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Inside Iowa State, a newspaper for faculty and staff, is published by the Office of University Relations.

Sept. 22, 2006

Robertson risks repatriation and rugby

by Dan Kuester, News Service

When you get that first firm job offer right out of school, it feels pretty good.

The job is at a great place, it's in your field, and it's just what you trained for.

Malcolm Robertson

Malcolm Robertson, program assistant in the Leopold Center for Sustainable Agriculture, also serves as coach of the ISU men's rugby club. He and his wife Alison, an assistant professor in plant pathology, are from Zimbabwe. Photo by Bob Elbert.

Then, you turn it down.

No real reason, you just hope you get a better offer from somewhere else.

That takes nerve. And can cause stress.

Add this to the stress: if you don't have a job within the month, your student visa expires and you may get deported.

Sounds crazy, but that's just what Malcolm Robertson and his family did.

After all, when you grow up in Zimbabwe and have stared down lions and avoided charging elephants, a simple job hunt must seem like nothing.

Robertson works at the Leopold Center for Sustainable Agriculture, where he is a program assistant for special projects. Part of Robertson's immediate work is to look at ways to study external costs for various production systems. He also looks for ways to track improvements in crop and livestock diversity.

His steady, no-nonsense position at the Leopold Center must seem tame for the Africa native. After all, he had a long, exciting journey to get here.

Robertson left his home in Harare, Zimbabwe, to attend college at the University of Natal, Pietermaritzburg, in South Africa. After graduating with a degree in horticulture, he decided to take a risk by pursuing a career in which he had no background and no training -- drip and microjet agricultural irrigation.

Soon, Robertson split from his employer and started his own high-tech irrigation business. And, like his past adventures, he was successful. But the 18-hour days were taking time away from his marriage and he decided to steer his career back toward his horticulture degree. He took a position with the country's largest agricultural chemical company as its senior horticulturalist.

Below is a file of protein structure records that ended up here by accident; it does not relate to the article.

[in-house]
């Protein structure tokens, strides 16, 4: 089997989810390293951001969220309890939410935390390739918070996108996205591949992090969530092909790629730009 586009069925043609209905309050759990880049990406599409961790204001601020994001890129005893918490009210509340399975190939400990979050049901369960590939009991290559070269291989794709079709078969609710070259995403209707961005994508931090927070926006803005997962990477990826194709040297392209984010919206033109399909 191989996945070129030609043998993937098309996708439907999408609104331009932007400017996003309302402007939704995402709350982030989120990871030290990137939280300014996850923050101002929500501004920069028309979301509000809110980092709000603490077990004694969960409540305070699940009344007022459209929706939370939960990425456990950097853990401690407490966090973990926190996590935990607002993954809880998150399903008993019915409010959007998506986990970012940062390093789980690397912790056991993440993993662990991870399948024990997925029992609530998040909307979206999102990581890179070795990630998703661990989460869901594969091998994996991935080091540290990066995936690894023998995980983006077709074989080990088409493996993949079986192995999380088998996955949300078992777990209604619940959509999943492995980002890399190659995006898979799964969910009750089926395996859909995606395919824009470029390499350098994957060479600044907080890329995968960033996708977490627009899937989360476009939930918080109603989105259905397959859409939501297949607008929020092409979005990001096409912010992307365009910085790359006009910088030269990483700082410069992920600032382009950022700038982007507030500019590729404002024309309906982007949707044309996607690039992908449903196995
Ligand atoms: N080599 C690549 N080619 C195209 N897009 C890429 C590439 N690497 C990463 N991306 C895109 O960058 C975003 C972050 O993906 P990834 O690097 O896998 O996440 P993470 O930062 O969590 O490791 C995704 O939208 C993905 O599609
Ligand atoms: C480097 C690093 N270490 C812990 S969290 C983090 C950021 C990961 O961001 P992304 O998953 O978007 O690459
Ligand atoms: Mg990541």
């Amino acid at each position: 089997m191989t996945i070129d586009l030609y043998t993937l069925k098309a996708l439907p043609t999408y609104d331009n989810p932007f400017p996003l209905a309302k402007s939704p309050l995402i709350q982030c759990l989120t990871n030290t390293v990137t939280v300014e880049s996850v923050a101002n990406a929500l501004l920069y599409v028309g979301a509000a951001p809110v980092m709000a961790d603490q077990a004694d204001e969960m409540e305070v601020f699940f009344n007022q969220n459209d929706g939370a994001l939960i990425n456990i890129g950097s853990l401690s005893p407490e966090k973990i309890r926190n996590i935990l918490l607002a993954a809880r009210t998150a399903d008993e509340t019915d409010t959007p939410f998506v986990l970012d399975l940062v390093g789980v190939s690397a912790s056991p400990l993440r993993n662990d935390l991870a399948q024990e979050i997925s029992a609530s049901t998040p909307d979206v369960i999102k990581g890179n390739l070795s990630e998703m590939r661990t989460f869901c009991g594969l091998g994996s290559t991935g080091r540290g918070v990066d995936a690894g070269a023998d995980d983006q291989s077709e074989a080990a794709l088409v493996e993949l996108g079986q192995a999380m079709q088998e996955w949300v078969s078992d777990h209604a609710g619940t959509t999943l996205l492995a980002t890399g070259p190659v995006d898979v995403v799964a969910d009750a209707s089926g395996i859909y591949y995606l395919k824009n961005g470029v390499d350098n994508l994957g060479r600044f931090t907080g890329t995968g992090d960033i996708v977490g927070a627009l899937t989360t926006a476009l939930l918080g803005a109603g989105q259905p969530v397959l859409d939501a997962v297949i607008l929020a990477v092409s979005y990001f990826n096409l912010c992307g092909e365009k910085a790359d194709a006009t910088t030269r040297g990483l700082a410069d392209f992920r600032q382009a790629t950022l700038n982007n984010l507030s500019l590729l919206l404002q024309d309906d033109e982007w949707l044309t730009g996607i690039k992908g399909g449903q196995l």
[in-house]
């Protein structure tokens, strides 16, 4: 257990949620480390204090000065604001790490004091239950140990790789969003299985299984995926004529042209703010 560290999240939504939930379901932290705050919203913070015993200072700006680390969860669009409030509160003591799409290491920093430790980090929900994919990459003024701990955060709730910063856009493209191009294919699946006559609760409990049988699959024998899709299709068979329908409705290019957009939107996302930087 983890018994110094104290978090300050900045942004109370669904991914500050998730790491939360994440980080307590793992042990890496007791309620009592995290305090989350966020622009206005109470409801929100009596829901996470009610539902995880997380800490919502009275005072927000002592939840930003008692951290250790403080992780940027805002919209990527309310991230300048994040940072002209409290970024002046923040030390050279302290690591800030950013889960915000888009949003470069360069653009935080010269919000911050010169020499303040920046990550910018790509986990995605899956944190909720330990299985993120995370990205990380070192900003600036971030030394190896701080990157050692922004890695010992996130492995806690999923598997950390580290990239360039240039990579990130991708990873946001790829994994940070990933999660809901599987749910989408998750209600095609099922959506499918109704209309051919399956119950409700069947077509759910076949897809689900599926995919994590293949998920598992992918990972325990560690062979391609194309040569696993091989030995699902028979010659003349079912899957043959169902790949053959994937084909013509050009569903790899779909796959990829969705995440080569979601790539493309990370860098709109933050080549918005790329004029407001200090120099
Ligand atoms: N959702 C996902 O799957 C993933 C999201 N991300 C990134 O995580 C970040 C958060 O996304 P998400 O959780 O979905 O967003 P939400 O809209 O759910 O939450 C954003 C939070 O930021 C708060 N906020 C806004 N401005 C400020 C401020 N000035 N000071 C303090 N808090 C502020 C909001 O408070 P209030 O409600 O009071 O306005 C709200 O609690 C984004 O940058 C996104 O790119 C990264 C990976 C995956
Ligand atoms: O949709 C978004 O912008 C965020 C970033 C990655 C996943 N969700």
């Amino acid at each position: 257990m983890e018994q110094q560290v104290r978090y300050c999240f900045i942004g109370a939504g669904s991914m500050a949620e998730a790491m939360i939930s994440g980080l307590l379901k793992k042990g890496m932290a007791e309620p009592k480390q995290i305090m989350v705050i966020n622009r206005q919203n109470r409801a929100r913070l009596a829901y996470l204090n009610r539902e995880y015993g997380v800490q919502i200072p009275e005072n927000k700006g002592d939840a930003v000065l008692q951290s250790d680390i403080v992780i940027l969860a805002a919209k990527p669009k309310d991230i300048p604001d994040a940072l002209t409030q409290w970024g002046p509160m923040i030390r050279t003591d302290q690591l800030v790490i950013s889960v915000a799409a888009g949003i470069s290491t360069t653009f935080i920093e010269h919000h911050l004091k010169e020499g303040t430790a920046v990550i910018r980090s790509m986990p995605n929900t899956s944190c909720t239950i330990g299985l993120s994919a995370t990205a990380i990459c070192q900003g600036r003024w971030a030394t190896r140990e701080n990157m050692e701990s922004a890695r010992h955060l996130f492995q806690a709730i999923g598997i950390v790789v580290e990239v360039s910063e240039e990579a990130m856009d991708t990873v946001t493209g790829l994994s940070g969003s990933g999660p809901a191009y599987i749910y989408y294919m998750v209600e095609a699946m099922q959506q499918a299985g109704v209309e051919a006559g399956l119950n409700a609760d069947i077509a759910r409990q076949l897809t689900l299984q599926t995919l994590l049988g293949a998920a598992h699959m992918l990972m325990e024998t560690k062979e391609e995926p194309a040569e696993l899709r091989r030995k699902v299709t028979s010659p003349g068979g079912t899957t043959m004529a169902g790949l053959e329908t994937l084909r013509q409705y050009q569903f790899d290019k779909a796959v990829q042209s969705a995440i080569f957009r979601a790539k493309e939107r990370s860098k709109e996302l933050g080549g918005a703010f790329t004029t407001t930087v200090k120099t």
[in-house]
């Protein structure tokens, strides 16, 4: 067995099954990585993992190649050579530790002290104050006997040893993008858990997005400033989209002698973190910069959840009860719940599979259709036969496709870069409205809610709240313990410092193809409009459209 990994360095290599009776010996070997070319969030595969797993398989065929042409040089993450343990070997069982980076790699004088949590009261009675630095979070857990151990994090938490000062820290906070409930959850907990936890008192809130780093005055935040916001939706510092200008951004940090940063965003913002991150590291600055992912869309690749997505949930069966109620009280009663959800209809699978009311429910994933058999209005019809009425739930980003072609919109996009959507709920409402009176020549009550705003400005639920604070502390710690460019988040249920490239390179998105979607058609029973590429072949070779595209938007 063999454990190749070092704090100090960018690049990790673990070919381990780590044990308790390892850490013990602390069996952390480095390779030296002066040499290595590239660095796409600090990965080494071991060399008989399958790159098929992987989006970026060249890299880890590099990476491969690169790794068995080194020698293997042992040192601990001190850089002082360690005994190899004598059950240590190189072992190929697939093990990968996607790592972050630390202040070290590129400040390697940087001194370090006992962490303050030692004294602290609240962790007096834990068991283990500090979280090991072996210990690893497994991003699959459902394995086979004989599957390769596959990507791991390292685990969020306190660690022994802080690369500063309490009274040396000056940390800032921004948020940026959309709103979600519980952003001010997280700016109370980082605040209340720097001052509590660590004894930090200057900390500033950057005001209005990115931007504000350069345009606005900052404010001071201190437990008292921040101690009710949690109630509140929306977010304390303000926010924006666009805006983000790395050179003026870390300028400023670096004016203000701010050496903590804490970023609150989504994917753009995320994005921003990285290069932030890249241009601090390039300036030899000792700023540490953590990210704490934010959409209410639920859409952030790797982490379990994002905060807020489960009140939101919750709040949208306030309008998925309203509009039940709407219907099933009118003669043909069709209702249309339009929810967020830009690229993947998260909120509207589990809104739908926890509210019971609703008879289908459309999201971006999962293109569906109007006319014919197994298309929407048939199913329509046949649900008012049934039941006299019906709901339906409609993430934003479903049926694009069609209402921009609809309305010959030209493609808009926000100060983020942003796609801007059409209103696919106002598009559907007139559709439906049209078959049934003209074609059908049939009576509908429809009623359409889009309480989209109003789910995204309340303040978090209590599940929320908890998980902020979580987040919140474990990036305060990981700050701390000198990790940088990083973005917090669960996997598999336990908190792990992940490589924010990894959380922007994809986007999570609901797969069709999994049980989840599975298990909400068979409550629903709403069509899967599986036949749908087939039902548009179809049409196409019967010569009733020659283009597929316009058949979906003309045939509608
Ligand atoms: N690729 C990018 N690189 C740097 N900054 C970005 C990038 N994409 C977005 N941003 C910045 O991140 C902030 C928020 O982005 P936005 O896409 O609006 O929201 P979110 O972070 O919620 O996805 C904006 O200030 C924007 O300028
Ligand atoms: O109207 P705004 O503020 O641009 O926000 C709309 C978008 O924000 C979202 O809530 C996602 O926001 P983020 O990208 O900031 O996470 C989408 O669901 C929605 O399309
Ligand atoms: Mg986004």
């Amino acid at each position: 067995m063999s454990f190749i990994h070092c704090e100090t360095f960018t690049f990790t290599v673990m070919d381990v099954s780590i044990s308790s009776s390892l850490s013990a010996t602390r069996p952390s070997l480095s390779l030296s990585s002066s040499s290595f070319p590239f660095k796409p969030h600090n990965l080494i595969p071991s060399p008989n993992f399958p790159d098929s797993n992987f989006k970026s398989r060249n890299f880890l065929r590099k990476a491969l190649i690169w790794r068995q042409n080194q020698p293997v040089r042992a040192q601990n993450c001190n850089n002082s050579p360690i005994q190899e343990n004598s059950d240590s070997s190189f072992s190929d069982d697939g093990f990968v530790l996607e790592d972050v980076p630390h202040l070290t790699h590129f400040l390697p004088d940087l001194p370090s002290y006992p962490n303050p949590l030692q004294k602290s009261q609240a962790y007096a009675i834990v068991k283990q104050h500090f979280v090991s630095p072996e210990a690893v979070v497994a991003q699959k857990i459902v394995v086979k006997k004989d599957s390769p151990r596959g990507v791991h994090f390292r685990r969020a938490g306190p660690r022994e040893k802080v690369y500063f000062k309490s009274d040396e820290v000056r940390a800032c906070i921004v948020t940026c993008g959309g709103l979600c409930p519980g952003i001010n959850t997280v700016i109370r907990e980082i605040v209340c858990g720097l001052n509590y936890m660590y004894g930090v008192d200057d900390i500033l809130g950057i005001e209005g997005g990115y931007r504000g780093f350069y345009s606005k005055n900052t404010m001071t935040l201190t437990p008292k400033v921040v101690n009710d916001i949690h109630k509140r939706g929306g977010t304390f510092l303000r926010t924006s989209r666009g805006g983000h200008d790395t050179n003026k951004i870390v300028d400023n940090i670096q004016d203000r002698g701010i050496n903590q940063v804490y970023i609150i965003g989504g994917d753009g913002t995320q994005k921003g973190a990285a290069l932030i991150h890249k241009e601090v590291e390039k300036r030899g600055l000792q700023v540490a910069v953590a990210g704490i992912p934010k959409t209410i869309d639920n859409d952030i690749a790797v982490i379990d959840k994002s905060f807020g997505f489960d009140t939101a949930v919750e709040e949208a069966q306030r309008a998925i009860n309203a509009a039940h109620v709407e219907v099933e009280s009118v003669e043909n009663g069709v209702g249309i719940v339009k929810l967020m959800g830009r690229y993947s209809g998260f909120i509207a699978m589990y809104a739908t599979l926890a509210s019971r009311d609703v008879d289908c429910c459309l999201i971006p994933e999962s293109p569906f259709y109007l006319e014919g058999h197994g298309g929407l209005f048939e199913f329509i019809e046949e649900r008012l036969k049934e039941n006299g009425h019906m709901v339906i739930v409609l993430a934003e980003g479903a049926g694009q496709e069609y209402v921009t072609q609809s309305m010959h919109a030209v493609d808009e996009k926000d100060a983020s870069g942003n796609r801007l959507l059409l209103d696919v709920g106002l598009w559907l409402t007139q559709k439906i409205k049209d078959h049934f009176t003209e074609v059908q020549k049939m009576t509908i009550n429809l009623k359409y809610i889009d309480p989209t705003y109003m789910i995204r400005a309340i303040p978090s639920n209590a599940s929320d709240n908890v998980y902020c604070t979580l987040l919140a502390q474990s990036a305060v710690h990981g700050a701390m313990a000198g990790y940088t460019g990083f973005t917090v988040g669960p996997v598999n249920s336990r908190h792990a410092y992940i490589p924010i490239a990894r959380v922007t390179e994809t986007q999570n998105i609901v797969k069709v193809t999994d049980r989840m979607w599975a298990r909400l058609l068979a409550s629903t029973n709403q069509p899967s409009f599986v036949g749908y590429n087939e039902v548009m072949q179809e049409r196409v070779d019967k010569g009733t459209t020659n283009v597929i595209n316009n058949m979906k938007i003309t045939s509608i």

Bush tales

He also was a risk-taker in his personal life.

In college, Robertson met his future wife, Alison, currently an assistant professor in plant pathology at Iowa State. Alison and Malcolm grew up seven miles apart in Zimbabwe, but never met until they went to the same university in South Africa.

The two share a fondness for the outdoors, and for adventures.

"Once we were backpacking and we came up on two lionesses. It was a unique experience," Malcolm explains calmly.

"And once, Alison and I were in the middle of nowhere," Malcolm says of an exciting hiking trip into the bush. "And we were charged by an elephant."

He explains that elephants in this area are not normally aggressive and will try to avoid confrontations with humans. But due to some recent poaching where the Robertsons were hiking, the elephants probably were a little skittish around humans.

"Alison turned to run and the weight of her backpack threw her off her feet. So I went down to cover her up," he said.

"When we were on the ground, we were below the grass line, so he couldn't see us. Then, the elephant stopped charging," he said.

"Actually, I was trying to run away, and I tripped over her," Malcolm jokes about the experience.

Crossing the pond

In 1999, the couple came to the United States so Alison could pursue her doctoral degree at Clemson University in South Carolina.

While Alison was getting her doctorate, Malcolm worked for Clemson as a state inspector for invasive bug species. He also got a master's degree in agricultural and applied economics. Their daughter Kirsten was born in August 2002.

As Alison was finishing her doctorate, she got a job offer from Mississippi State University. She also got an interview at Iowa State.

The problem was that the couple really wanted to wait for a possible ISU offer. Since MSU needed an answer before the ISU job was offered, the couple chose to decline the MSU job in hopes that the Ames job would come through. During the entire process, their student visas were expiring.

"It was a bit of a worrying time. We knew we were not going back to Zimbabwe, and our visas were only valid for one month after Alison graduated," Malcolm said.

Finally, the ISU job came through and the pair made another move in 2004 -- this time to the unfamiliar cold of the Midwest.

"This white stuff is really unique to us," Malcolm says of the snow. "I am very apprehensive about driving on the snow and ice."

Hey, coach

Always willing to try new things, Robertson has taken up a new adventure -- coaching the Iowa State men's rugby club.

Never having coached before, he leapt into the job with his usual enthusiasm, spending three nights a week at practice sessions and Saturdays coaching games.

From Africa to South Carolina to Iowa. It's been a long trip. And it looks like the Robertsons may be at the end of the journey.

"We love it here," he said. "Obviously, we miss our family. We only get to see them about every three years. But Iowa is our new home now.

"We love America, and its people. Although Zimbabwe is home to us, Ames has become home away from home."

After walking up on a pair of lionesses out in the bush and being charged by an elephant, life among the corn and soybeans in Iowa must seem pretty boring.

"I'm old now, I've got a family," he said. "Boring is nice."


"Once we were backpacking and we came up on two lionesses. It was a unique experience."